Miss!" Miss!""Oh, you mean me. Well you're not at school now, you're in adult education. Call me Pam."
"Oh, right. So am I an adult now?" "Yeeesss - um - a young adult."
"But what does that really mean?" (Well it could mean I'm an old adult.) "Let's say it means you can call me Pam and be a bit cheekier than you were at school. And you don't have to wear school uniform. But it doesn't mean you can sit at the back and look at your holiday photos, or use your mobile phone in my lesson."
"Oh. So I can call you Pam, but you can still tell me off?" "Yes."
"So you're still a teacher, really?" "Yes."
I contemplate the idea that "young people" and their relationships with mature (yes, that's the word) adults have been newsworthy since Plato complained about ill-mannered youth. Shakespeare, too, I remember, got in on the act, proposing that the young male of the species was good only for fighting, drinking and getting wenches with child. But surely young people nowadays don't show the solid diligence and respect we did, do they?
"So what was it like to be a teenager in the 1970s, Miss - I mean Pam? Were you better behaved than us, like my mum says?" "I think so." But I can just about remember leaving school to go to fashion college because I would still have had to wear uniform in sixth form.
Let's also not mention the times we bunked off college to catch celebrity appearances in Top Shop. We didn't actually see the hairy one from The Professionals because we got there too late, but I did see my hearttrob DJ from Capital Radio.
We could also try to forget that at discos we used to pretend to be Swedish and "going home tomorrow" so boys bought us drinks but didn't ask for our phone numbers.
And then there was the good-looking English teacher. Our wholly female group used to compete to see who could make him blush first.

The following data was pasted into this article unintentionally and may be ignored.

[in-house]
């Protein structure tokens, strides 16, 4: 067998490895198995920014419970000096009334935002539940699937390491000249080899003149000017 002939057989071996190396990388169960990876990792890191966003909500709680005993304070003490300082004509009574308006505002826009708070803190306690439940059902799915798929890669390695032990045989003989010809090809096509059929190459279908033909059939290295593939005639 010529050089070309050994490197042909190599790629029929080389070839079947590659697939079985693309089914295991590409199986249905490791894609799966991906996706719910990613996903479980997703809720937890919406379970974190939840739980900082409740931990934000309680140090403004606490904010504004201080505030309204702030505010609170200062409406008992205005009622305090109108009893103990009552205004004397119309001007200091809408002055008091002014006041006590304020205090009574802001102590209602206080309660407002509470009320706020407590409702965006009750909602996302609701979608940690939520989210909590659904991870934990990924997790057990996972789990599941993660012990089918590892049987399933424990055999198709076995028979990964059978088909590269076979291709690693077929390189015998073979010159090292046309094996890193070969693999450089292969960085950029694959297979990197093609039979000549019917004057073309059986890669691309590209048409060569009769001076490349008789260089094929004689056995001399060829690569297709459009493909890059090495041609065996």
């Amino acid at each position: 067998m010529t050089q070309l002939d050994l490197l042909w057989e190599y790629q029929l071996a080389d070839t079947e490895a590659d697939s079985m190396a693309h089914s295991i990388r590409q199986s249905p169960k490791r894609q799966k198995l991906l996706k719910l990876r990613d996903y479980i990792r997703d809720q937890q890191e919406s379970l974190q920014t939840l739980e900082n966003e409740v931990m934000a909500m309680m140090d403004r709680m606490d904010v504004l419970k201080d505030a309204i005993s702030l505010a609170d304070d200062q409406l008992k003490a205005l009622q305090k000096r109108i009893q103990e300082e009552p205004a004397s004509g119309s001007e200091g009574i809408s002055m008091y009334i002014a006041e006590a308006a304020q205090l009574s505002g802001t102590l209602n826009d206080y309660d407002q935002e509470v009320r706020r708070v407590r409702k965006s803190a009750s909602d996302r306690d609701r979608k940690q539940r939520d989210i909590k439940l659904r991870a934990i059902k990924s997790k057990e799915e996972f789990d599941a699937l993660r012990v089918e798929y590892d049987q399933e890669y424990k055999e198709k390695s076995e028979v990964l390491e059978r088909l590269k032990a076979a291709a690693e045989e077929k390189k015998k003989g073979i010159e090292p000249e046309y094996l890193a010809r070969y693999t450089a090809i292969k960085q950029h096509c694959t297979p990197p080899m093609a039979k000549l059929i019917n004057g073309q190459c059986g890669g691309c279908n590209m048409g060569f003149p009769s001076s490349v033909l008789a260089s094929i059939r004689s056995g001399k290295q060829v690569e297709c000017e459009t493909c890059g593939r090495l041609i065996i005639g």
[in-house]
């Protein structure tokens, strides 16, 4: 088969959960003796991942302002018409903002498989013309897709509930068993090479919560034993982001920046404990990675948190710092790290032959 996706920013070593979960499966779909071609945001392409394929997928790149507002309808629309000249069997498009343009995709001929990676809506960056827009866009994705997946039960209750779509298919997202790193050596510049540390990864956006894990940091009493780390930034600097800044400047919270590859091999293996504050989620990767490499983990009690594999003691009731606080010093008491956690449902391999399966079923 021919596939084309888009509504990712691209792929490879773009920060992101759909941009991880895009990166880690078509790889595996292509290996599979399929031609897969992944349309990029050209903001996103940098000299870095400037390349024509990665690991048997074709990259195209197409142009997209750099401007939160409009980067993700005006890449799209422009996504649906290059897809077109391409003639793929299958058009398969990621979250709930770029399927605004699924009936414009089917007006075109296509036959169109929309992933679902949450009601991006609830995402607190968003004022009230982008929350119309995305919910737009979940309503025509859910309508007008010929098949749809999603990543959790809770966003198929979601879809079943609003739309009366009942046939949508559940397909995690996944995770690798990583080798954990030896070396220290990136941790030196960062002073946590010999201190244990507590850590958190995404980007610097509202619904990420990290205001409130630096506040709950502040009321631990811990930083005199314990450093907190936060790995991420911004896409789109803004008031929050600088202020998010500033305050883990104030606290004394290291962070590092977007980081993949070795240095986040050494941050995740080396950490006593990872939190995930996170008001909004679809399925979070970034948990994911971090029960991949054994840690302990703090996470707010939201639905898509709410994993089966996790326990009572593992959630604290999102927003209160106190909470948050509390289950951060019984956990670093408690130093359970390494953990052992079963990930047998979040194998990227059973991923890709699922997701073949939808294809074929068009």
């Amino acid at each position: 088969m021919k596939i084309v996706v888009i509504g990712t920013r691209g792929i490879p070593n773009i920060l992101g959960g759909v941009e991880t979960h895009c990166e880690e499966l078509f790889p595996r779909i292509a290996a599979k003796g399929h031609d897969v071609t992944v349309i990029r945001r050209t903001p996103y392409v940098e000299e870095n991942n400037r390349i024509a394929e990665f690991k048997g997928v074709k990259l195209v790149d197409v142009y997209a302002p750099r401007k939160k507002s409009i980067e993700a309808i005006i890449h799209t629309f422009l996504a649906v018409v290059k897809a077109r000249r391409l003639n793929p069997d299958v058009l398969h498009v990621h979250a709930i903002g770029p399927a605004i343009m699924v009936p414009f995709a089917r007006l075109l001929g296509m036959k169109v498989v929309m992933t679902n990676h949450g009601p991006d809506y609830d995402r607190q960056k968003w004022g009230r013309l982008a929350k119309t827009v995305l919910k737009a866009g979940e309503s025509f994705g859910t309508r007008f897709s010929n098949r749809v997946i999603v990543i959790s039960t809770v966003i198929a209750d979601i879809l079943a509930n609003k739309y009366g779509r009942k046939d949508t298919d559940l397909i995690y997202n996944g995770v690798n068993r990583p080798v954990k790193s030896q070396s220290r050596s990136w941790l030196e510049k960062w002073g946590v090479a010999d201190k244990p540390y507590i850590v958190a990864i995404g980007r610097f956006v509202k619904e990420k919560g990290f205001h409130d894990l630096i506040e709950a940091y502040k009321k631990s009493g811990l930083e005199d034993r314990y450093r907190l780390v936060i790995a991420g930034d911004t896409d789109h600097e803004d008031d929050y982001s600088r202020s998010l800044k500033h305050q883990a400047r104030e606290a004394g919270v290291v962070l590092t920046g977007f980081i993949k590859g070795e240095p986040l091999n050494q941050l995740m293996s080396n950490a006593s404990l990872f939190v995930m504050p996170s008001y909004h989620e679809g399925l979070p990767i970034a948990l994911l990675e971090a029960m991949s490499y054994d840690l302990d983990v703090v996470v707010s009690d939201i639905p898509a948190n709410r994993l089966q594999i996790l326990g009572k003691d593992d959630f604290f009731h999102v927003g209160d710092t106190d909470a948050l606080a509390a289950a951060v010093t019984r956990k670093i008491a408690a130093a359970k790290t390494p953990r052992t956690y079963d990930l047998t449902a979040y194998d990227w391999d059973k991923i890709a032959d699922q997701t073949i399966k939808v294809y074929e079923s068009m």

"But wasn't there a group called the Sex Pistols who swore on television, and a really violent film called Clockwork Orange?" "Oh yeah, I thought they were great - er, that's enough about me. Lets get on now." Sociology students, always comparing the past with the present - smartarses. But who taught them to? Oh, shut up.
I suddenly remember Spitting Image's 1980s take on The Who ("I used to think that I was 'ard, now I make ads for c-c-credit cards"). My God. Is this me? And were "mature adults" of the 1970s really less judgmental about what their "young adults" got up to? Does every generation think it is cleverer than the one before and wiser than the one after? Especially us? Are we joining the Plato and Shakespeare society of miserable old gits? Or - worse - miserable, hypocritical old gits?
Banish the thought! And - "Put those photos away, please. Whose phone is that playing the William Tell Overture? Will you please turn it off? Don't you know the rules?" Well, why can't you just obey them for once, like we used to? We'd have been too scared to do anything else. Honestly. Kids today.
Pam Jarvis completed her PGCE at Huddersfield university last year. She teaches at Barnsley college of the Open University